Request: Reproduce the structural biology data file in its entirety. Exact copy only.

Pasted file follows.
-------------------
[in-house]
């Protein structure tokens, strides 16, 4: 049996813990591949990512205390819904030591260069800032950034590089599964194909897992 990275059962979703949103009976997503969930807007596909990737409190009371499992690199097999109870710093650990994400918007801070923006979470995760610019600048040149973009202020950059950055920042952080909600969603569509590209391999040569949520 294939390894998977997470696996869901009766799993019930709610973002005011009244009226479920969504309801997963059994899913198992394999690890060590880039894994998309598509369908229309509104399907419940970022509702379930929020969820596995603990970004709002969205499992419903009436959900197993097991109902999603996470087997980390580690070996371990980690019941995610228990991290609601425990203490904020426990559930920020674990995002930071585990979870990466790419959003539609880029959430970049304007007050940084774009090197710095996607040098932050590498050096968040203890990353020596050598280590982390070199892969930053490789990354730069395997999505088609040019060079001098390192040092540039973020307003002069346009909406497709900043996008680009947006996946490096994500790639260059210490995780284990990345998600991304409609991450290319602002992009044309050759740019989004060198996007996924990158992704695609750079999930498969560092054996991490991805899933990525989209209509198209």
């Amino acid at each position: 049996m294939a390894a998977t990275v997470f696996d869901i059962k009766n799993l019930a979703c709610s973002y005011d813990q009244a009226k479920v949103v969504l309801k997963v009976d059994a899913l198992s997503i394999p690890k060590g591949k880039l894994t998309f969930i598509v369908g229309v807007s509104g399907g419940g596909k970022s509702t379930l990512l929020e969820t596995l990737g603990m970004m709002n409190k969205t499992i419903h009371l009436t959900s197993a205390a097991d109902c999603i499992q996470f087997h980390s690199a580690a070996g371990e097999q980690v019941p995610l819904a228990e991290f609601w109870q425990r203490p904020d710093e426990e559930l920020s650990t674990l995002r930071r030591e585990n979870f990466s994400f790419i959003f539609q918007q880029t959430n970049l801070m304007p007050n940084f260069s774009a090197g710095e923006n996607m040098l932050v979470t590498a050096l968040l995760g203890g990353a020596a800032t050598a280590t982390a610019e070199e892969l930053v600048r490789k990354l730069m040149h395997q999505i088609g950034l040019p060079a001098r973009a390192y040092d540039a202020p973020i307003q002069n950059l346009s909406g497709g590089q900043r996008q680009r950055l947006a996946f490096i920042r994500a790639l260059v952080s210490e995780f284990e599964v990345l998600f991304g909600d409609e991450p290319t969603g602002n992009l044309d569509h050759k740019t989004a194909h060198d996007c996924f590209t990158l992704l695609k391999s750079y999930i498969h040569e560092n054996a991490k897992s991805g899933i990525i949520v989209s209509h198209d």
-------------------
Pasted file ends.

[in-house]
């Protein structure tokens, strides 16, 4: 049996813990591949990512205390819904030591260069800032950034590089599964194909897992 990275059962979703949103009976997503969930807007596909990737409190009371499992690199097999109870710093650990994400918007801070923006979470995760610019600048040149973009202020950059950055920042952080909600969603569509590209391999040569949520 294939390894998977997470696996869901009766799993019930709610973002005011009244009226479920969504309801997963059994899913198992394999690890060590880039894994998309598509369908229309509104399907419940970022509702379930929020969820596995603990970004709002969205499992419903009436959900197993097991109902999603996470087997980390580690070996371990980690019941995610228990991290609601425990203490904020426990559930920020674990995002930071585990979870990466790419959003539609880029959430970049304007007050940084774009090197710095996607040098932050590498050096968040203890990353020596050598280590982390070199892969930053490789990354730069395997999505088609040019060079001098390192040092540039973020307003002069346009909406497709900043996008680009947006996946490096994500790639260059210490995780284990990345998600991304409609991450290319602002992009044309050759740019989004060198996007996924990158992704695609750079999930498969560092054996991490991805899933990525989209209509198209």
């Amino acid at each position: 049996m294939a390894a998977t990275v997470f696996d869901i059962k009766n799993l019930a979703c709610s973002y005011d813990q009244a009226k479920v949103v969504l309801k997963v009976d059994a899913l198992s997503i394999p690890k060590g591949k880039l894994t998309f969930i598509v369908g229309v807007s509104g399907g419940g596909k970022s509702t379930l990512l929020e969820t596995l990737g603990m970004m709002n409190k969205t499992i419903h009371l009436t959900s197993a205390a097991d109902c999603i499992q996470f087997h980390s690199a580690a070996g371990e097999q980690v019941p995610l819904a228990e991290f609601w109870q425990r203490p904020d710093e426990e559930l920020s650990t674990l995002r930071r030591e585990n979870f990466s994400f790419i959003f539609q918007q880029t959430n970049l801070m304007p007050n940084f260069s774009a090197g710095e923006n996607m040098l932050v979470t590498a050096l968040l995760g203890g990353a020596a800032t050598a280590t982390a610019e070199e892969l930053v600048r490789k990354l730069m040149h395997q999505i088609g950034l040019p060079a001098r973009a390192y040092d540039a202020p973020i307003q002069n950059l346009s909406g497709g590089q900043r996008q680009r950055l947006a996946f490096i920042r994500a790639l260059v952080s210490e995780f284990e599964v990345l998600f991304g909600d409609e991450p290319t969603g602002n992009l044309d569509h050759k740019t989004a194909h060198d996007c996924f590209t990158l992704l695609k391999s750079y999930i498969h040569e560092n054996a991490k897992s991805g899933i990525i949520v989209s209509h198209d």